Deposition of α-synuclein into Lewy bodies occurs in many neurodegenerative diseases.5 Lewy bodies contain a dense core of filamentous and granular material surrounded by radially oriented fibrils, which are composed primarily of hyperphosphorylated α-synuclein.5 Missense mutations in α-synuclein induce PD and dementia with Lewy bodies.5 Like other amyloid-forming proteins, α-synuclein is natively unstructured when prepared as a monomer in vitro, but forms β-sheet rich aggregates when incubated at a high concentrations.15 Alternatively, incubating α-synuclein monomer with preformed wild-type or mutant (A30P) seeds induces its aggregation into distinct conformations in a manner similar to tau.10,16 These distinct wild-type α-synuclein aggregates differ in protease sensitivity, propensity for shedding, and immunoreactivity to different conformation-specific antibodies.16 As for tau and Aβ, the conformational diversity of α-synuclein may underlie or participate in the distinct clinical phenotypes of synucleinopathies.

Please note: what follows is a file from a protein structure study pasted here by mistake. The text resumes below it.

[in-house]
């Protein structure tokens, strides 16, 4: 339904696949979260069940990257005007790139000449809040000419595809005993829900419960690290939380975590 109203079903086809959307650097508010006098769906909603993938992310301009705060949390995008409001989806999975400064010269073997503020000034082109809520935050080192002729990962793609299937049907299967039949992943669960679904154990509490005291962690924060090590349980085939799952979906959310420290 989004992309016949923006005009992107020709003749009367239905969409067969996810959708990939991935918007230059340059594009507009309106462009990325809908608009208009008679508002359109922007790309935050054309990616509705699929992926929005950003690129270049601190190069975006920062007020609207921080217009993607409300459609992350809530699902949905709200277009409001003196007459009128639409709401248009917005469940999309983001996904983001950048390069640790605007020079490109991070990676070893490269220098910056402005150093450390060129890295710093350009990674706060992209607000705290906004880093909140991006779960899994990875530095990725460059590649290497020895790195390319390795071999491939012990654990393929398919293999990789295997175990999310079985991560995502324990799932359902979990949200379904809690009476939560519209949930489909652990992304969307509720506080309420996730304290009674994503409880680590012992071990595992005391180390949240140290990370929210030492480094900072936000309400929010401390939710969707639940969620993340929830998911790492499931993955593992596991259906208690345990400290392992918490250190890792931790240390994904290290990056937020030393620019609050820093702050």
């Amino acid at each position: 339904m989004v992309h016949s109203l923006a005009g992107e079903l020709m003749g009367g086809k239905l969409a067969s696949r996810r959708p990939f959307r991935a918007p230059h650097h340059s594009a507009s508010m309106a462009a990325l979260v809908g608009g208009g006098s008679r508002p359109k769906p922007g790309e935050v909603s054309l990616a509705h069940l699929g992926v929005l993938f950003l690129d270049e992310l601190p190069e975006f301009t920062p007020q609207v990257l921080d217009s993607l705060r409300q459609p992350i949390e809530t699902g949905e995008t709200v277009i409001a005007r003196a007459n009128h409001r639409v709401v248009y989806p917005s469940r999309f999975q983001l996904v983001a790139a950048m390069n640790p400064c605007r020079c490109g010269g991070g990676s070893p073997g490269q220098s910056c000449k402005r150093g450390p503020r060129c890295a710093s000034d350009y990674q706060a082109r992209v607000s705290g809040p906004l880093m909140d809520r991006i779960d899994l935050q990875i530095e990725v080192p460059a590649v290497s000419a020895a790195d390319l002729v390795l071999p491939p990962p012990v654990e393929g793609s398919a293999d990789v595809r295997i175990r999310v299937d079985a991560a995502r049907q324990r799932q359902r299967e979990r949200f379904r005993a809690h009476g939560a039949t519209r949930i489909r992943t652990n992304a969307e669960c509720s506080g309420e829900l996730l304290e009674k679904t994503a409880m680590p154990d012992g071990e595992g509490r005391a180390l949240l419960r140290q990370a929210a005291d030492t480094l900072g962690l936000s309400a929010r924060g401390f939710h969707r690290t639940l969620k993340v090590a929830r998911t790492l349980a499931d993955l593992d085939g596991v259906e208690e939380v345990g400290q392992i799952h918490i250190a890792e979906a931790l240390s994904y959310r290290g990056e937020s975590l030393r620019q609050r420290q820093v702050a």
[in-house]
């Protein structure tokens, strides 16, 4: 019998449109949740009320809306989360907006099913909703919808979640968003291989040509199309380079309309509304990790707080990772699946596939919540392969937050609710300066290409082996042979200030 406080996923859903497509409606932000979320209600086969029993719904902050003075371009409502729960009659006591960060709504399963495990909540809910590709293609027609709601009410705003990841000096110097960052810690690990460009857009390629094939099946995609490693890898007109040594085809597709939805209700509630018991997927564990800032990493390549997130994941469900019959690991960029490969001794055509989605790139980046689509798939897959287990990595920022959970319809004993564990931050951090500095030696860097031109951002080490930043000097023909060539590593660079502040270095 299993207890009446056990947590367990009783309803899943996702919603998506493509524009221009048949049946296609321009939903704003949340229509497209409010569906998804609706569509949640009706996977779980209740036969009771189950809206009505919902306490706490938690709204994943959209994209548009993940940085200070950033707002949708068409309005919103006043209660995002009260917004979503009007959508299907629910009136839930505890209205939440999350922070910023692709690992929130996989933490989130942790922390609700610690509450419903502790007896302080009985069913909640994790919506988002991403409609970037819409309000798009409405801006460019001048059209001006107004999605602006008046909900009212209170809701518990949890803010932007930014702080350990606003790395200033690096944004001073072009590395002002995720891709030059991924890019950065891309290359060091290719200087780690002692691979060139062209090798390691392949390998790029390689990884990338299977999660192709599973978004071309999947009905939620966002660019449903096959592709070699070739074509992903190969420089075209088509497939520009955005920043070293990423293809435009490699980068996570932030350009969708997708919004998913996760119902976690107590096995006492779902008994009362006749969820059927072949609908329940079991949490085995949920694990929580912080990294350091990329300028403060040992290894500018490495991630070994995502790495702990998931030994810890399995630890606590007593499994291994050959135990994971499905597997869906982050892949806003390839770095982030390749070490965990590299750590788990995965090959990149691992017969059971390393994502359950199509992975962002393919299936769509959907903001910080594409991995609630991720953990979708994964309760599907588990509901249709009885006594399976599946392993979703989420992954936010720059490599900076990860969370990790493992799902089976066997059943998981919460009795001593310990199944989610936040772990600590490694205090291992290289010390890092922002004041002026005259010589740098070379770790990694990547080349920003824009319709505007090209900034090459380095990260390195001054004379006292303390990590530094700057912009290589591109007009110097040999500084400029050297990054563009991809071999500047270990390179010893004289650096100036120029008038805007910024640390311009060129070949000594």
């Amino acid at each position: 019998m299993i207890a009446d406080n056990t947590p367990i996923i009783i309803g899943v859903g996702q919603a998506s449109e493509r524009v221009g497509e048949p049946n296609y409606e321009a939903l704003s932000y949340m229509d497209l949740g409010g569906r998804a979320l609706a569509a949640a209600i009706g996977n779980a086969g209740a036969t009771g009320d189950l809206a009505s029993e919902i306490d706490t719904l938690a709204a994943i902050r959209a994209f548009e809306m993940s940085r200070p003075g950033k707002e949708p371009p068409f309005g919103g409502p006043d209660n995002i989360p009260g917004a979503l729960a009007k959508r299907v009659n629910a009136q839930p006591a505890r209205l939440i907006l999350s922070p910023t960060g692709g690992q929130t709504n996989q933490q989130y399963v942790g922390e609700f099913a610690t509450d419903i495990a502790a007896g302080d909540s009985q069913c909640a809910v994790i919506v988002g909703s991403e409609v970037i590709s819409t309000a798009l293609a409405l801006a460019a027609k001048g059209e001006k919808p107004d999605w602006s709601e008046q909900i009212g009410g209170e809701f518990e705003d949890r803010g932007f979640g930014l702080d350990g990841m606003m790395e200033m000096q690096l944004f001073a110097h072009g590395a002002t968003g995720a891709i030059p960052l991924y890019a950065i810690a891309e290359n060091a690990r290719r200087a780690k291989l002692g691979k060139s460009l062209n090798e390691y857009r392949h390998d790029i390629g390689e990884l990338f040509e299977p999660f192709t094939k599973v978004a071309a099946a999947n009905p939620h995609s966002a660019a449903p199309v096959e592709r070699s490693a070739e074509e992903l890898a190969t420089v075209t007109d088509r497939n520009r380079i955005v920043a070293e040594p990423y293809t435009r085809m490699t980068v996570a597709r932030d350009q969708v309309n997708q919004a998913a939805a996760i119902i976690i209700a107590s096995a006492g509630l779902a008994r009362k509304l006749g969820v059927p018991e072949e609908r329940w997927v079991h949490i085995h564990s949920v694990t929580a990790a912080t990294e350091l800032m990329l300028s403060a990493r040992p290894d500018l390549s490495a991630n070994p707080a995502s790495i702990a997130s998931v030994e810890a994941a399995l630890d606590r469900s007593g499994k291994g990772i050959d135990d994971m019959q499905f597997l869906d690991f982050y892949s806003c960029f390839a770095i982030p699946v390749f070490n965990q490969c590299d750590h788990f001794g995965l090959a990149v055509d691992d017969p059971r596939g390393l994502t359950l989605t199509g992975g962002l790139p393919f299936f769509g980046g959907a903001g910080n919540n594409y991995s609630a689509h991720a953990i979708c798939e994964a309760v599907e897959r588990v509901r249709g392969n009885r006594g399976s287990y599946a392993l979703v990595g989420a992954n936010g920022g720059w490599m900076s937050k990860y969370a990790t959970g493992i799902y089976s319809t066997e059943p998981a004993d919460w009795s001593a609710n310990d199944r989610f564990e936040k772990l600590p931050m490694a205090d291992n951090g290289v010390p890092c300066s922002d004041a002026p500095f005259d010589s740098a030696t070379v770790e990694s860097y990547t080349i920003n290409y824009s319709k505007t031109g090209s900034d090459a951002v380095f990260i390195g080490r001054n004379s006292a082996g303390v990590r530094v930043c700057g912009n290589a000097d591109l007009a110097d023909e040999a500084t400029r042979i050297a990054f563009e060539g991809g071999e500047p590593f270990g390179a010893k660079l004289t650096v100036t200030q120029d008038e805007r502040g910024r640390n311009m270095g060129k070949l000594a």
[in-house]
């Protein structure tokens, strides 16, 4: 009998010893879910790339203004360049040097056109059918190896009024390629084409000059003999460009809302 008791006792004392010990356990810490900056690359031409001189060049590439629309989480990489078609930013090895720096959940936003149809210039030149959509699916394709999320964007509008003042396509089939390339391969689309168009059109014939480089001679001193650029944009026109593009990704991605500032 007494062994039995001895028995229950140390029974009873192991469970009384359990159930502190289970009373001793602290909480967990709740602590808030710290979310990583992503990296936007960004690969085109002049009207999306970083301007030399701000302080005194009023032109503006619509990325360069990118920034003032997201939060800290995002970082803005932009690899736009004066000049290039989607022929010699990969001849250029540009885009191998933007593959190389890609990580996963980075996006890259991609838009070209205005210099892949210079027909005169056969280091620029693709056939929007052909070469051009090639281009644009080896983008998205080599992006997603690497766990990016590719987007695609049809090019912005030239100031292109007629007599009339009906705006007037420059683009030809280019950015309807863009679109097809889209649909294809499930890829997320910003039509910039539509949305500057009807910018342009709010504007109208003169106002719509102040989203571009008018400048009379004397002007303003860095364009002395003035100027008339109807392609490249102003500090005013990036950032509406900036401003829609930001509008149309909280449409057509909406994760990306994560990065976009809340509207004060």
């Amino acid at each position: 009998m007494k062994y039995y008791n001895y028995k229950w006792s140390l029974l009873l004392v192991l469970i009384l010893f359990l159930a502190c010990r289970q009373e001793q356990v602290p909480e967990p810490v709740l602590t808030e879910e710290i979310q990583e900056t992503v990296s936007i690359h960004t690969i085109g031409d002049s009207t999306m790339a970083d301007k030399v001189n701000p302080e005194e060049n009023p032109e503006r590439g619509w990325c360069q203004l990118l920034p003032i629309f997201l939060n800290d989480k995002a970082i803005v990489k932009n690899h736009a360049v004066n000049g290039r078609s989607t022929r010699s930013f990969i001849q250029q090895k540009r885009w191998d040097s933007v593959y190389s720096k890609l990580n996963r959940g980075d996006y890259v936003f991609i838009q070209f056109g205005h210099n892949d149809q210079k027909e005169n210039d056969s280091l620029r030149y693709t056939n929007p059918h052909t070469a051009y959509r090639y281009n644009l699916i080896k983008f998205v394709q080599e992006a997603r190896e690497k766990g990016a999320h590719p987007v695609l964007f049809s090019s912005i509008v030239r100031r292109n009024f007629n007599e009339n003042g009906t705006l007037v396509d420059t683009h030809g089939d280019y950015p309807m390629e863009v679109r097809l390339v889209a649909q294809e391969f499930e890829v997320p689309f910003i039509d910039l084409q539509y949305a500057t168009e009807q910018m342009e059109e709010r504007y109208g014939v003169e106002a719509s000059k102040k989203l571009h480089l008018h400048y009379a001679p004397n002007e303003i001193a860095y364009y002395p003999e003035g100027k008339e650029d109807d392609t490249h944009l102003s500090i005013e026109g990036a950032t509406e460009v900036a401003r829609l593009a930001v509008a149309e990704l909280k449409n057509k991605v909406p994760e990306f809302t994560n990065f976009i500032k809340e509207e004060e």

It is clear that propagation of a fibrillar protein structure via templated conformation change is not unique to prion proteins. Future studies should help determine whether the structural diversity of these proteins underlies phenotypic diversity of the associated diseases in vivo. Detailed studies of the yeast prion, Sup35, have shed light on potential mechanisms by which fibrils of distinct conformations might affect the pathological phenotype. Like mammalian prions, Sup35 aggregates into β-sheet rich fibrils, which provide an epigenetic mode of inheritance.17 Aggregated Sup35 has reduced efficiency as a translation termination factor, its normal cellular role. Multiple synthetic color phenotypes are produced when yeast with mutations in ADE1 or ADE2 genes are infected with distinct Sup35 conformers. The rate of fibril growth and fragility are key parameters in determining the strength of this phenotype, as the optimal rate of transmission of the Sup35 prion conformation to daughter cells depends on the ability to create a sufficient number of amyloid seeds.18 Recent work on mouse prion models also indicates that distinct PrP conformers underlie the variation in incubation times, which correlates with sensitivity to urea denaturation.4 In other human amyloid diseases, phenotypic variation could derive from expression of specific splice isoforms or post- translational modifications of the target proteins, which would alter the propensity for initial misfolding, the conformation of the resultant fibril, and the efficiency of its propagation.